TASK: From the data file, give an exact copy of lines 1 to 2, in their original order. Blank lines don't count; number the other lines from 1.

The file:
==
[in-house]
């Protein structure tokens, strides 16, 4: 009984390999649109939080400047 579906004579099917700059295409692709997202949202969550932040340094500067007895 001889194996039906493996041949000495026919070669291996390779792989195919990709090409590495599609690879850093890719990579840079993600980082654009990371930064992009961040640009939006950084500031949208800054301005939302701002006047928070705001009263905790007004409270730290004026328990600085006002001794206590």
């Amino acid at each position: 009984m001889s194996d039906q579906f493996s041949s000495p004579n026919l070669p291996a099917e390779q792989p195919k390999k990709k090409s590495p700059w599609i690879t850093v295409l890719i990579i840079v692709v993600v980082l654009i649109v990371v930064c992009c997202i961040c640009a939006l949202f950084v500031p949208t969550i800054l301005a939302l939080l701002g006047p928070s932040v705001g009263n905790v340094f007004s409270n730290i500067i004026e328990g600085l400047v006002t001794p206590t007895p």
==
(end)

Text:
[in-house]
């Protein structure tokens, strides 16, 4: 009984390999649109939080400047 579906004579099917700059295409692709997202949202969550932040340094500067007895 001889194996039906493996041949000495026919070669291996390779792989195919990709090409590495599609690879850093890719990579840079993600980082654009990371930064992009961040640009939006950084500031949208800054301005939302701002006047928070705001009263905790007004409270730290004026328990600085006002001794206590």